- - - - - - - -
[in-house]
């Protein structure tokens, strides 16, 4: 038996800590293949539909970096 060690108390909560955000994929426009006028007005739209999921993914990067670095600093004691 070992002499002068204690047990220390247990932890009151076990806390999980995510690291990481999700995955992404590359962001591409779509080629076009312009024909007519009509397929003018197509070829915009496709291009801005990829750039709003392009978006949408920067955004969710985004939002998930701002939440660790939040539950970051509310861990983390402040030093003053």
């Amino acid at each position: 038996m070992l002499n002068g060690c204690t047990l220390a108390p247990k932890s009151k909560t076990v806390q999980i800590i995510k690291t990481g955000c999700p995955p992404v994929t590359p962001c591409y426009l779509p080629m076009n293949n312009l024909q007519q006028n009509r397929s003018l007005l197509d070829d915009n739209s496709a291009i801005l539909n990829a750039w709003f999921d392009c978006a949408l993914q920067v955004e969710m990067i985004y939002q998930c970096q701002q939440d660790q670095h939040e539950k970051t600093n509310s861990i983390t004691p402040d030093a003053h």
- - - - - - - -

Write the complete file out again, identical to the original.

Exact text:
[in-house]
């Protein structure tokens, strides 16, 4: 038996800590293949539909970096 060690108390909560955000994929426009006028007005739209999921993914990067670095600093004691 070992002499002068204690047990220390247990932890009151076990806390999980995510690291990481999700995955992404590359962001591409779509080629076009312009024909007519009509397929003018197509070829915009496709291009801005990829750039709003392009978006949408920067955004969710985004939002998930701002939440660790939040539950970051509310861990983390402040030093003053």
């Amino acid at each position: 038996m070992l002499n002068g060690c204690t047990l220390a108390p247990k932890s009151k909560t076990v806390q999980i800590i995510k690291t990481g955000c999700p995955p992404v994929t590359p962001c591409y426009l779509p080629m076009n293949n312009l024909q007519q006028n009509r397929s003018l007005l197509d070829d915009n739209s496709a291009i801005l539909n990829a750039w709003f999921d392009c978006a949408l993914q920067v955004e969710m990067i985004y939002q998930c970096q701002q939440d660790q670095h939040e539950k970051t600093n509310s861990i983390t004691p402040d030093a003053h």